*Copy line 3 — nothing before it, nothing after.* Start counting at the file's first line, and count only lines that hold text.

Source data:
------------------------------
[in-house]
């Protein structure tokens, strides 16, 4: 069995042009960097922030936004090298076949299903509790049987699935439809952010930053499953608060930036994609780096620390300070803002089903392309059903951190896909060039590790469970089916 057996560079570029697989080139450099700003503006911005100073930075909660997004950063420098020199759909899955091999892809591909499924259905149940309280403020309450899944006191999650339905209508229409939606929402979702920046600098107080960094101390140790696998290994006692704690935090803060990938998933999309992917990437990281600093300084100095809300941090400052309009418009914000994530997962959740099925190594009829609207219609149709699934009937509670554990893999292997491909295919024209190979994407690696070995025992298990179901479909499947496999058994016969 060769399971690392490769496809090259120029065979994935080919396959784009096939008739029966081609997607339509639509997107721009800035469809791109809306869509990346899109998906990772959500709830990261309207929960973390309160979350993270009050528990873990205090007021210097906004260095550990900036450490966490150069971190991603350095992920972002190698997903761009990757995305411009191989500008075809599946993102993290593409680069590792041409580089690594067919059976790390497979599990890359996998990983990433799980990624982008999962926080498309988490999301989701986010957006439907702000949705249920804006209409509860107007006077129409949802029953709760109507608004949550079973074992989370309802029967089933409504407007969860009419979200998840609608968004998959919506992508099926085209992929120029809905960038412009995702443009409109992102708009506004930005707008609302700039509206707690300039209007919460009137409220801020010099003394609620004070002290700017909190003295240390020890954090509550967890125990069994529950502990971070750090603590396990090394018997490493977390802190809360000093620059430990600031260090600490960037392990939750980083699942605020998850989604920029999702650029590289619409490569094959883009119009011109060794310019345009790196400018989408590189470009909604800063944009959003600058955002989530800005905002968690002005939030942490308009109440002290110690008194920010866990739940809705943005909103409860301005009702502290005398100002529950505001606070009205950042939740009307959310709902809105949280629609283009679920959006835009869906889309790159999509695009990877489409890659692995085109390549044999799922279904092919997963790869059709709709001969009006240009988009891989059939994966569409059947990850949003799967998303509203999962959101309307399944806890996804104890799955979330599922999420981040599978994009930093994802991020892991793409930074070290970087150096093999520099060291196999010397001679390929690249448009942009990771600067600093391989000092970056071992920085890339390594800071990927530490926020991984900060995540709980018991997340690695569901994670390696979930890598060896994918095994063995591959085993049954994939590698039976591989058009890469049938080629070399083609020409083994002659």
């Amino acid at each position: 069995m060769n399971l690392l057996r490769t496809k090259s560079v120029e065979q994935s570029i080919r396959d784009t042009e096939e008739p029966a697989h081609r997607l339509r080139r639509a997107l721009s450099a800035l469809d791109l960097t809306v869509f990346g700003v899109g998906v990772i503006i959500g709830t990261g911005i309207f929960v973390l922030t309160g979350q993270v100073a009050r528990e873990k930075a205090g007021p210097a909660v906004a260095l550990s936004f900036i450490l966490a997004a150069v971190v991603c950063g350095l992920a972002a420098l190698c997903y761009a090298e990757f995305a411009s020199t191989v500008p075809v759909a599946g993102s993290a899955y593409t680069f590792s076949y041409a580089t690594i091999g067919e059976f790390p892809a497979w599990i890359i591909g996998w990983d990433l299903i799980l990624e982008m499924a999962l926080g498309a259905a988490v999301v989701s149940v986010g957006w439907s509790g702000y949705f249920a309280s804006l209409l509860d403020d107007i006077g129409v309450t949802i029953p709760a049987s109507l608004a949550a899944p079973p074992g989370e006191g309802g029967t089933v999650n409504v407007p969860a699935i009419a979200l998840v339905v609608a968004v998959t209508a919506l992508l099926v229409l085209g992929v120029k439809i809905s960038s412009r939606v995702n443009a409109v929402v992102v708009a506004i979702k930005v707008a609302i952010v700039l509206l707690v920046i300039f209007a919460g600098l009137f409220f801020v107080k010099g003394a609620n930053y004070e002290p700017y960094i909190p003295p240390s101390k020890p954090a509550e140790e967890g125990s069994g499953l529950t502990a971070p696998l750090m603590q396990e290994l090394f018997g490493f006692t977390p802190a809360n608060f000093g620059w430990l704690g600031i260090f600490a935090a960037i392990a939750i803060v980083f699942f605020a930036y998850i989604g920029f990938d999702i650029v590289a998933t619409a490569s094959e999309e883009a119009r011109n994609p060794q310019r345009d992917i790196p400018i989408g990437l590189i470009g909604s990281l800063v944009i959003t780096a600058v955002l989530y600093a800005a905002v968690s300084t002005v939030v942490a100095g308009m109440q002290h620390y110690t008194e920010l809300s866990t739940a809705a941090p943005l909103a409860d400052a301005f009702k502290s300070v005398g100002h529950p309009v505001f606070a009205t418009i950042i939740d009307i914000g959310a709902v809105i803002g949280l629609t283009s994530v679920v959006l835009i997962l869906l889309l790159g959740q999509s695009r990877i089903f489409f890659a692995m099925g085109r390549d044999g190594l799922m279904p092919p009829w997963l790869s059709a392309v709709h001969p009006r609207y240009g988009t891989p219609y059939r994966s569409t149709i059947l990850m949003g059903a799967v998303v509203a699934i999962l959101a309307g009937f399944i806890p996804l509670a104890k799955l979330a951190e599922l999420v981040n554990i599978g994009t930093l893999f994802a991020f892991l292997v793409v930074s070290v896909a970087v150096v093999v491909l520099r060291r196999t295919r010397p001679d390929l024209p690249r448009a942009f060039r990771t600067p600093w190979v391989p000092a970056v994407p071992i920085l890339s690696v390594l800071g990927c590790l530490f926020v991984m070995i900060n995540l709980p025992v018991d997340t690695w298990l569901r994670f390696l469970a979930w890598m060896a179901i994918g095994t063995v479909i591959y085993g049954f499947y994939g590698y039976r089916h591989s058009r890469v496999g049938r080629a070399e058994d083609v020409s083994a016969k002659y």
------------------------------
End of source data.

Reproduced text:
């Amino acid at each position: 069995m060769n399971l690392l057996r490769t496809k090259s560079v120029e065979q994935s570029i080919r396959d784009t042009e096939e008739p029966a697989h081609r997607l339509r080139r639509a997107l721009s450099a800035l469809d791109l960097t809306v869509f990346g700003v899109g998906v990772i503006i959500g709830t990261g911005i309207f929960v973390l922030t309160g979350q993270v100073a009050r528990e873990k930075a205090g007021p210097a909660v906004a260095l550990s936004f900036i450490l966490a997004a150069v971190v991603c950063g350095l992920a972002a420098l190698c997903y761009a090298e990757f995305a411009s020199t191989v500008p075809v759909a599946g993102s993290a899955y593409t680069f590792s076949y041409a580089t690594i091999g067919e059976f790390p892809a497979w599990i890359i591909g996998w990983d990433l299903i799980l990624e982008m499924a999962l926080g498309a259905a988490v999301v989701s149940v986010g957006w439907s509790g702000y949705f249920a309280s804006l209409l509860d403020d107007i006077g129409v309450t949802i029953p709760a049987s109507l608004a949550a899944p079973p074992g989370e006191g309802g029967t089933v999650n409504v407007p969860a699935i009419a979200l998840v339905v609608a968004v998959t209508a919506l992508l099926v229409l085209g992929v120029k439809i809905s960038s412009r939606v995702n443009a409109v929402v992102v708009a506004i979702k930005v707008a609302i952010v700039l509206l707690v920046i300039f209007a919460g600098l009137f409220f801020v107080k010099g003394a609620n930053y004070e002290p700017y960094i909190p003295p240390s101390k020890p954090a509550e140790e967890g125990s069994g499953l529950t502990a971070p696998l750090m603590q396990e290994l090394f018997g490493f006692t977390p802190a809360n608060f000093g620059w430990l704690g600031i260090f600490a935090a960037i392990a939750i803060v980083f699942f605020a930036y998850i989604g920029f990938d999702i650029v590289a998933t619409a490569s094959e999309e883009a119009r011109n994609p060794q310019r345009d992917i790196p400018i989408g990437l590189i470009g909604s990281l800063v944009i959003t780096a600058v955002l989530y600093a800005a905002v968690s300084t002005v939030v942490a100095g308009m109440q002290h620390y110690t008194e920010l809300s866990t739940a809705a941090p943005l909103a409860d400052a301005f009702k502290s300070v005398g100002h529950p309009v505001f606070a009205t418009i950042i939740d009307i914000g959310a709902v809105i803002g949280l629609t283009s994530v679920v959006l835009i997962l869906l889309l790159g959740q999509s695009r990877i089903f489409f890659a692995m099925g085109r390549d044999g190594l799922m279904p092919p009829w997963l790869s059709a392309v709709h001969p009006r609207y240009g988009t891989p219609y059939r994966s569409t149709i059947l990850m949003g059903a799967v998303v509203a699934i999962l959101a309307g009937f399944i806890p996804l509670a104890k799955l979330a951190e599922l999420v981040n554990i599978g994009t930093l893999f994802a991020f892991l292997v793409v930074s070290v896909a970087v150096v093999v491909l520099r060291r196999t295919r010397p001679d390929l024209p690249r448009a942009f060039r990771t600067p600093w190979v391989p000092a970056v994407p071992i920085l890339s690696v390594l800071g990927c590790l530490f926020v991984m070995i900060n995540l709980p025992v018991d997340t690695w298990l569901r994670f390696l469970a979930w890598m060896a179901i994918g095994t063995v479909i591959y085993g049954f499947y994939g590698y039976r089916h591989s058009r890469v496999g049938r080629a070399e058994d083609v020409s083994a016969k002659y």